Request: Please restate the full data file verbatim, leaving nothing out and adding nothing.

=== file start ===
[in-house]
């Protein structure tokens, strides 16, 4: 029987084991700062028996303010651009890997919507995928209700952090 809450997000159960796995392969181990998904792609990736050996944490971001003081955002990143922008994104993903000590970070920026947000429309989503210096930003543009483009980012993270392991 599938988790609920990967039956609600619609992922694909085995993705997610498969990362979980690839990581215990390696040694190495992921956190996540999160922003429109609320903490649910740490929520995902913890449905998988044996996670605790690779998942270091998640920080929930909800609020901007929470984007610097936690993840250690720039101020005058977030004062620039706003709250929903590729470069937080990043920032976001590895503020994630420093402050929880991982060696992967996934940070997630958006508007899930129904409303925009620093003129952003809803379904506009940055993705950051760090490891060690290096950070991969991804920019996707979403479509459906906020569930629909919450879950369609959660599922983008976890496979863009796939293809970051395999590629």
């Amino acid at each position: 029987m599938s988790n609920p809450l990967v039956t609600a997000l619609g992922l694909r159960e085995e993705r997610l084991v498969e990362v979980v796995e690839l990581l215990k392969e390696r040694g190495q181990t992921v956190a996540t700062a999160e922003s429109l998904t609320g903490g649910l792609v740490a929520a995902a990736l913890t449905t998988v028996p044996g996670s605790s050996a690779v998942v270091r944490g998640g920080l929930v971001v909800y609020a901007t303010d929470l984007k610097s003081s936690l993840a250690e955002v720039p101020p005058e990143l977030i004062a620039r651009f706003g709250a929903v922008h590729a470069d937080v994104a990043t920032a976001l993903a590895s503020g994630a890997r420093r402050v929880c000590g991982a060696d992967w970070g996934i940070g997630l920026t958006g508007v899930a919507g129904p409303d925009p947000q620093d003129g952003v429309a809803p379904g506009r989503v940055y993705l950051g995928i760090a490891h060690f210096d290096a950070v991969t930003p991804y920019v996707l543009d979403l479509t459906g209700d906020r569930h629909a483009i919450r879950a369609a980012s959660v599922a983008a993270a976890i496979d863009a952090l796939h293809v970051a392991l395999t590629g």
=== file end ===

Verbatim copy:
[in-house]
């Protein structure tokens, strides 16, 4: 029987084991700062028996303010651009890997919507995928209700952090 809450997000159960796995392969181990998904792609990736050996944490971001003081955002990143922008994104993903000590970070920026947000429309989503210096930003543009483009980012993270392991 599938988790609920990967039956609600619609992922694909085995993705997610498969990362979980690839990581215990390696040694190495992921956190996540999160922003429109609320903490649910740490929520995902913890449905998988044996996670605790690779998942270091998640920080929930909800609020901007929470984007610097936690993840250690720039101020005058977030004062620039706003709250929903590729470069937080990043920032976001590895503020994630420093402050929880991982060696992967996934940070997630958006508007899930129904409303925009620093003129952003809803379904506009940055993705950051760090490891060690290096950070991969991804920019996707979403479509459906906020569930629909919450879950369609959660599922983008976890496979863009796939293809970051395999590629």
């Amino acid at each position: 029987m599938s988790n609920p809450l990967v039956t609600a997000l619609g992922l694909r159960e085995e993705r997610l084991v498969e990362v979980v796995e690839l990581l215990k392969e390696r040694g190495q181990t992921v956190a996540t700062a999160e922003s429109l998904t609320g903490g649910l792609v740490a929520a995902a990736l913890t449905t998988v028996p044996g996670s605790s050996a690779v998942v270091r944490g998640g920080l929930v971001v909800y609020a901007t303010d929470l984007k610097s003081s936690l993840a250690e955002v720039p101020p005058e990143l977030i004062a620039r651009f706003g709250a929903v922008h590729a470069d937080v994104a990043t920032a976001l993903a590895s503020g994630a890997r420093r402050v929880c000590g991982a060696d992967w970070g996934i940070g997630l920026t958006g508007v899930a919507g129904p409303d925009p947000q620093d003129g952003v429309a809803p379904g506009r989503v940055y993705l950051g995928i760090a490891h060690f210096d290096a950070v991969t930003p991804y920019v996707l543009d979403l479509t459906g209700d906020r569930h629909a483009i919450r879950a369609a980012s959660v599922a983008a993270a976890i496979d863009a952090l796939h293809v970051a392991l395999t590629g």